Children who are under 18 usually don't have a credit record. After all, young kids normally don’t apply for mortgages, bank loans, or credit cards. For this reason, a child’s personal data—like a Social Security number—that isn’t associated with delinquent accounts is very appealing to an identity thief.
If a criminal steals your child’s personal information, the thief can use that information to take out loans and get other types of credit. When the thief fails to repay those debts, your child’s credit will be severely damaged. And this crime might go unnoticed for years. But you can preemptively stop a crook from damaging your child’s credit with a credit freeze.
A credit freeze—also called a security freeze—prevents potential creditors from accessing a person's credit information. When a credit freeze is in place, the credit reporting bureau can’t release credit information to a third party, subject to a few exceptions, like existing creditors and current accounts. So, if a thief tries to use stolen data to apply for a loan or credit card while a freeze is in effect, the creditor will reject the application because it can't check the applicant's credit history. As a result, the thief can't open a credit line using the stolen identity. (To learn more, see What’s a Credit Freeze and When Should I Use One?)
Placing a credit freeze for your child with the three major credit reporting bureaus—Equifax, Experian, and TransUnion—can prevent an identity thief from opening up new accounts in your child’s name. (To find out what recovery steps victims of identity theft should take, see Stolen Identity? Take These Recovery Steps.)
To freeze your child's credit, contact each of the three credit reporting agencies. You’ll need to provide some documentation, like a copy of your child’s birth certificate, as well as proof that you have the parental right to freeze the child’s credit, like a copy of your driver’s license that shows your name and address.
If your child doesn’t already have a credit report with the agency, ask the agency to create one and then freeze it. (It's good news if your child doesn't already have a report with the agency; it usually means a thief isn't opening accounts under the child's name.)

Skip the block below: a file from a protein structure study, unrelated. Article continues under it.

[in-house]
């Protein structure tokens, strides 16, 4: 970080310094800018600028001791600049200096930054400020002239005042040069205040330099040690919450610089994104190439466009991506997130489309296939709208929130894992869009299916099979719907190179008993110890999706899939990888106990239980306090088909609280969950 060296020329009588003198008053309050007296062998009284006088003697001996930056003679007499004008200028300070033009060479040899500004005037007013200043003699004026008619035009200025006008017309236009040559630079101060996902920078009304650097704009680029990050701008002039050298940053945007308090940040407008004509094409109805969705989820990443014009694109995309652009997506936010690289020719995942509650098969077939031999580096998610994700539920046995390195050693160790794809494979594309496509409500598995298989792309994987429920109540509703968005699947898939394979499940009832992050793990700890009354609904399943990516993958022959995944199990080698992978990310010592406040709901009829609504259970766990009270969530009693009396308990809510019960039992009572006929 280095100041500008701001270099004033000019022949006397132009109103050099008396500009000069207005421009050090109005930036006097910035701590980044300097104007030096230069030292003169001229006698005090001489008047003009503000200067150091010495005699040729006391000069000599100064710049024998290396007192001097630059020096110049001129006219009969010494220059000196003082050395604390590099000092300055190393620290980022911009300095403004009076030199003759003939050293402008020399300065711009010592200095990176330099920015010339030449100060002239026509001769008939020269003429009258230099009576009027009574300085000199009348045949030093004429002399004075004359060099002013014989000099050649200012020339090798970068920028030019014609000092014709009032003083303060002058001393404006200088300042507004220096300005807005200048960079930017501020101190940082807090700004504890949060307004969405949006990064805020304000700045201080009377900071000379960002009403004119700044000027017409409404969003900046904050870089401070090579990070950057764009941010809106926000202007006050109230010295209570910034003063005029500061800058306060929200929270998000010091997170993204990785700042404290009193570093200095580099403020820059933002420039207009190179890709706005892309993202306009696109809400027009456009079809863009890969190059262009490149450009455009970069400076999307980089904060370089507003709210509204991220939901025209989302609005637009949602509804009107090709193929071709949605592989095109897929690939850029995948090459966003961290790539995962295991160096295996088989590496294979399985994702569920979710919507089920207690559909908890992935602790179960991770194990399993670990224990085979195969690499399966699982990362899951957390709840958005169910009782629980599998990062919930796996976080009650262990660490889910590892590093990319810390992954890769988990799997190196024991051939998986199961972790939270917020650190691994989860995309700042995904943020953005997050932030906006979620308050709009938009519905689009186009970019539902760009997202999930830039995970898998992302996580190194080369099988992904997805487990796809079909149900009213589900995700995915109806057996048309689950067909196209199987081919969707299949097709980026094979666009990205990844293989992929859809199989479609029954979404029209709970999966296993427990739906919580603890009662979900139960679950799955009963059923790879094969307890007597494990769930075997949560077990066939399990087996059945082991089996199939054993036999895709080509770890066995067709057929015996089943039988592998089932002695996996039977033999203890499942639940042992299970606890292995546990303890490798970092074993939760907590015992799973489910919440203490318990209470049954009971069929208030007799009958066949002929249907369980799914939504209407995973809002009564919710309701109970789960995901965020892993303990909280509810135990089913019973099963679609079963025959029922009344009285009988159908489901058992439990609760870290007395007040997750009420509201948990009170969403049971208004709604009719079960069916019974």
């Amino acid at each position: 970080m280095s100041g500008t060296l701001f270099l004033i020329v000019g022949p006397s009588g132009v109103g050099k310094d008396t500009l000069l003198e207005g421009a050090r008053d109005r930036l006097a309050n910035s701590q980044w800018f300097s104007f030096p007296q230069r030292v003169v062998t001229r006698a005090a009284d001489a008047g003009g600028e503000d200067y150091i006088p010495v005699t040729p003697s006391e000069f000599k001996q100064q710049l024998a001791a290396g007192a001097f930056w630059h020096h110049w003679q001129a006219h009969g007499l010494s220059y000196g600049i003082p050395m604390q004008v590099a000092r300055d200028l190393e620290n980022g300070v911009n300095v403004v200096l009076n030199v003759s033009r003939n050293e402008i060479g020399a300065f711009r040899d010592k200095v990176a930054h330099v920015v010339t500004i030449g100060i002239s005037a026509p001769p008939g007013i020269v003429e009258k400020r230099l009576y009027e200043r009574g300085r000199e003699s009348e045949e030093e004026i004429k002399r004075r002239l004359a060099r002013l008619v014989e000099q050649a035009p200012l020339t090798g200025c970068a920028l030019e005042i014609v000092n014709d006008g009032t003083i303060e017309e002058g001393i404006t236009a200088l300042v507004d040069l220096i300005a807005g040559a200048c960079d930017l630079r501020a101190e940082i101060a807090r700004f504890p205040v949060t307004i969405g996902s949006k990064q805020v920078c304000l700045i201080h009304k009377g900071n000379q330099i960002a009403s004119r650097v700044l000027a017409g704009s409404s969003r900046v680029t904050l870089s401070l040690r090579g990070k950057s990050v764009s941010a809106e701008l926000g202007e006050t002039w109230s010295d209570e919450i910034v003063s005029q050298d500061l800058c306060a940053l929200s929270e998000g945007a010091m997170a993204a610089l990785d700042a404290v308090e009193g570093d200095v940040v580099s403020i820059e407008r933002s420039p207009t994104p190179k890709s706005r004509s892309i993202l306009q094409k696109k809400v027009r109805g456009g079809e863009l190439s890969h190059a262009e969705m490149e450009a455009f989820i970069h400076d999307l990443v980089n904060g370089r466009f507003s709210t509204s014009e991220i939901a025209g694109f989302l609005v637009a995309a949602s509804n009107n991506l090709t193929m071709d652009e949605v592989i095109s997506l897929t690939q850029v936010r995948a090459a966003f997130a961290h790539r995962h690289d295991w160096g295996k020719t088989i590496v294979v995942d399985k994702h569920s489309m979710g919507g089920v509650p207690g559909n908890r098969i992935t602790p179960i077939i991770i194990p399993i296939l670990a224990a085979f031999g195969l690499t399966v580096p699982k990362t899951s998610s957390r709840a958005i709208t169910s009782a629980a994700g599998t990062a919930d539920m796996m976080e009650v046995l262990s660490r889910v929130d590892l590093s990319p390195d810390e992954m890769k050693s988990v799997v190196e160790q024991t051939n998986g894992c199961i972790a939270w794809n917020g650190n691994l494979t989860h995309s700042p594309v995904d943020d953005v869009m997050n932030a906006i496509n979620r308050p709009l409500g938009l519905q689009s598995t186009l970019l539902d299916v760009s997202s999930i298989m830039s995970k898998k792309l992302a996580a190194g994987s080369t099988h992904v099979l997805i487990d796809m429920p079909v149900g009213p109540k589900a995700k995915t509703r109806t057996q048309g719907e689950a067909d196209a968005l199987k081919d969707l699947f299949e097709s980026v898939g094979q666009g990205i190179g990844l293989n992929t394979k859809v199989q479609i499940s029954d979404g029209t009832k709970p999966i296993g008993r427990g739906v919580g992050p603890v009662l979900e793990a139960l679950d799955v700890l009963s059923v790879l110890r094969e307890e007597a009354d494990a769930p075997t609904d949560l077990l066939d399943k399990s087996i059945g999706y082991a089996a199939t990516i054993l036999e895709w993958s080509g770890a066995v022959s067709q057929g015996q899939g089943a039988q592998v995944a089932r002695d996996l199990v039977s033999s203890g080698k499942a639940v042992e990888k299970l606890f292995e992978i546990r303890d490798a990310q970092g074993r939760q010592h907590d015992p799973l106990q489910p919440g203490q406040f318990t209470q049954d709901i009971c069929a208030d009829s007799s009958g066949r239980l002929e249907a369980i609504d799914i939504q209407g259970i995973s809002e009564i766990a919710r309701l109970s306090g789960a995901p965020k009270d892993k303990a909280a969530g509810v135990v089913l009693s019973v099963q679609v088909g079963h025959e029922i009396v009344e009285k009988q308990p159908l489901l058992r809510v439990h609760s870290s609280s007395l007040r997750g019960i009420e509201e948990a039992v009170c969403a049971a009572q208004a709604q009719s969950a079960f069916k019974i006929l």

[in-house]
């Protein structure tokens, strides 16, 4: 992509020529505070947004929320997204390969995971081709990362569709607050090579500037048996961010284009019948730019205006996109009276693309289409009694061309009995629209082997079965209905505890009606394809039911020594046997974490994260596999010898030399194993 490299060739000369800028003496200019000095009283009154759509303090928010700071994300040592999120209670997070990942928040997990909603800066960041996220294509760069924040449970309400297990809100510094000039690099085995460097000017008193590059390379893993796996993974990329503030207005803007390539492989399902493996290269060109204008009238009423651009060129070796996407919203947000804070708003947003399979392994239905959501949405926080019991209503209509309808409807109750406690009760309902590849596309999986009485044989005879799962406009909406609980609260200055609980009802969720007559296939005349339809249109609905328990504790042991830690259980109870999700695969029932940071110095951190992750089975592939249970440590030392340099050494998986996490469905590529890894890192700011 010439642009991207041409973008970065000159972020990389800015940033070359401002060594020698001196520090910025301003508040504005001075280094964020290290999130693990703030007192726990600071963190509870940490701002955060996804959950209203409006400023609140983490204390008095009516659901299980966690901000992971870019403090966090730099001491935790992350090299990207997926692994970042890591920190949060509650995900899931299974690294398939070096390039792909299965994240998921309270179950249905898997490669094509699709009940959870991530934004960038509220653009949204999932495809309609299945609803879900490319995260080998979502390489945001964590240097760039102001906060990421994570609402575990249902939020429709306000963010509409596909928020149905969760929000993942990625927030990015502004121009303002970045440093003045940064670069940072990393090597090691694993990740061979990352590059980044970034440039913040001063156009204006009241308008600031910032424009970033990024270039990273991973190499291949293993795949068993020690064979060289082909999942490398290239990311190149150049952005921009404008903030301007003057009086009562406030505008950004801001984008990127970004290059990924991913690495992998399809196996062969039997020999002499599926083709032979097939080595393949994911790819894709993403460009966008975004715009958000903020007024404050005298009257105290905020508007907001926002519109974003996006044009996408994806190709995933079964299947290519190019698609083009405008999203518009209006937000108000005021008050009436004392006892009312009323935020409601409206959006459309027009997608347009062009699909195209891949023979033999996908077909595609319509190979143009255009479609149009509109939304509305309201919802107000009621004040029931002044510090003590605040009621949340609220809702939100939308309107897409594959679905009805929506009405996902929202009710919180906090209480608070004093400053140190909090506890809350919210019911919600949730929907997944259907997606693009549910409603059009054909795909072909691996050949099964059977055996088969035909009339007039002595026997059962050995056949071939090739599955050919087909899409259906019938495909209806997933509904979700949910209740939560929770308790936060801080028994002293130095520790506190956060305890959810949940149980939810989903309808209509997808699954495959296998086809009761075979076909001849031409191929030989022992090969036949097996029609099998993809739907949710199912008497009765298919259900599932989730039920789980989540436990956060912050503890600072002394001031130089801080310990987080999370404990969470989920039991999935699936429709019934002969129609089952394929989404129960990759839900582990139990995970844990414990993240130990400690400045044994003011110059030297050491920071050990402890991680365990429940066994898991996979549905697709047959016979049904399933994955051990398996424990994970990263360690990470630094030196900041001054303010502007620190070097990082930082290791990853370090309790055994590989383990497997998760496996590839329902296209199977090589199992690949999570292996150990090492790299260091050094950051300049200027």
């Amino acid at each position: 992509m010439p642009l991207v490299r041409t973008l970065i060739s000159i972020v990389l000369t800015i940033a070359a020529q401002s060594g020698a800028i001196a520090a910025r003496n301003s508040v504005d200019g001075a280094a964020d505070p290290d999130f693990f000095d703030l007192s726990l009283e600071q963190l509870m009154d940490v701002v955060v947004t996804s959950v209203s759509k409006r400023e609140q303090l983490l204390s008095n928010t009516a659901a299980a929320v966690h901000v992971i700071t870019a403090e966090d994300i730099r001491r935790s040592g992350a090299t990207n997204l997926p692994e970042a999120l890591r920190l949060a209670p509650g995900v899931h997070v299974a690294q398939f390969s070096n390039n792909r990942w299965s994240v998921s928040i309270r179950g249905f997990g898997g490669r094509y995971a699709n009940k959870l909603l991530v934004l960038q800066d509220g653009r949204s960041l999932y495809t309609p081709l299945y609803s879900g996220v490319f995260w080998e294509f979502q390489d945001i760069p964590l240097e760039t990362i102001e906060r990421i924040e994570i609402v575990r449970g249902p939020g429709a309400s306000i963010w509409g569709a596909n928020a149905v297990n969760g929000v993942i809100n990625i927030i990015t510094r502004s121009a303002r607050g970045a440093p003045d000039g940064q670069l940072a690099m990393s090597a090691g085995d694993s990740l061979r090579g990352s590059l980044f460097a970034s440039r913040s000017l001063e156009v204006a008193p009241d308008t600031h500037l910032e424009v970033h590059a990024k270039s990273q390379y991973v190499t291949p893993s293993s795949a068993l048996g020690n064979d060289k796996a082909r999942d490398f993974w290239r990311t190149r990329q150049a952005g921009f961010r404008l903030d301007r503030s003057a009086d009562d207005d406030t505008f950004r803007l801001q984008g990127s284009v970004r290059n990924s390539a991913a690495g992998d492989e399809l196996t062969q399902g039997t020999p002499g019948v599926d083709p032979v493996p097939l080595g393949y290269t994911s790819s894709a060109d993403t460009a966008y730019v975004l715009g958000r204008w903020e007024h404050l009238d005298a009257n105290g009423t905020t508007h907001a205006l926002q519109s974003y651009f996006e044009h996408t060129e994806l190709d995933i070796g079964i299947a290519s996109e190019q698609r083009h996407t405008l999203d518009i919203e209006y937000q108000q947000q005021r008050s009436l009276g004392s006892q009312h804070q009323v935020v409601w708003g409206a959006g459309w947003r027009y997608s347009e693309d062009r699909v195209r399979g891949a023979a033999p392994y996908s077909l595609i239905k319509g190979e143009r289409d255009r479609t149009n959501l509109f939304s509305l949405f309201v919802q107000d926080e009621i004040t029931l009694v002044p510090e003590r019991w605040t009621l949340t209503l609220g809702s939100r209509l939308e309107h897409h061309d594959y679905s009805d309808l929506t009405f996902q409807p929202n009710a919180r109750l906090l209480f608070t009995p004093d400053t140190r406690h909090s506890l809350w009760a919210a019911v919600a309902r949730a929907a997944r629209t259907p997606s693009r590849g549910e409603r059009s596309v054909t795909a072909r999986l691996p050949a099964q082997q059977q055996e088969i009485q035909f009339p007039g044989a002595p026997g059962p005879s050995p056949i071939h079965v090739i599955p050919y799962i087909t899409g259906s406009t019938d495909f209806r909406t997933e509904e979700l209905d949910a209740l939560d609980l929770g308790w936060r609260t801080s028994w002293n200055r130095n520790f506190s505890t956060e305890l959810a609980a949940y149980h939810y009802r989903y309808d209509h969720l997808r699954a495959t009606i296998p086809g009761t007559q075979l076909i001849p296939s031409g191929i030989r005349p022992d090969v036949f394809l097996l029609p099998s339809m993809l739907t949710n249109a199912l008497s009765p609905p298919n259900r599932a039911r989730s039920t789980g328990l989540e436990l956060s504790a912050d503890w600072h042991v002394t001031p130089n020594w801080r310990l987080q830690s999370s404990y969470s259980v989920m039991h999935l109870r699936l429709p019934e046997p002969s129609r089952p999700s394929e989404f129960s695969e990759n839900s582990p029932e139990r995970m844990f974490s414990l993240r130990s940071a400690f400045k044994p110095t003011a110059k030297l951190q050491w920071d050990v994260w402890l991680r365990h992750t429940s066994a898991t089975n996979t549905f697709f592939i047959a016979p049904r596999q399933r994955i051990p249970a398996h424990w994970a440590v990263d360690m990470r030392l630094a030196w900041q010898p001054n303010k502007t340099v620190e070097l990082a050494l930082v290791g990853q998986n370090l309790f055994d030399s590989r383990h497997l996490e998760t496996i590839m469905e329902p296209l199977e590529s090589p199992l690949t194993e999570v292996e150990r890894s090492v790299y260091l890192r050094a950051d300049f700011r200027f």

Before September 21, 2018, state law mostly governed credit freezes for minors, including how much a credit reporting agency could charge for a freeze and who could request one. Most states have a law that requires the agencies to create and freeze credit reports for a minor if a parent or other representative makes the request, though these laws typically apply only to children under age 16. A few states have laws that require the agencies to create and freeze credit files for children 16 and over. (To learn the specific credit freeze laws in your state, go to the National Conference of State Legislatures website or talk to an attorney.)
As of September 21, 2018, federal law made credit freezes free for all customers who ask for one. (15 U.S.C. § 1681c-1). The law also requires the credit agencies to create and freeze files for kids under 16 at the request of a legal representative, like a parent. But this federal law doesn’t require the agencies to honor requests from a representative on behalf of children ages 16 or 17. Again, some states have laws that require the agencies to create and freeze credit files for children who are older than 16, if a parent or other representative makes the request.
It's important to take steps to protect your children—and yourself—from identity thieves. In addition to putting a freeze on your child’s (and perhaps your) credit file, you should:
(To learn more about stopping identity theft before it happens, see Top Ten Ways to Prevent Identity Theft.)
If you need more information about credit freeze laws, you want help dealing with debt collection agencies, or you would like assistance getting the credit bureaus to remove fraudulent information from your child’s credit report, consider talking to a consumer protection attorney or a debt settlement lawyer.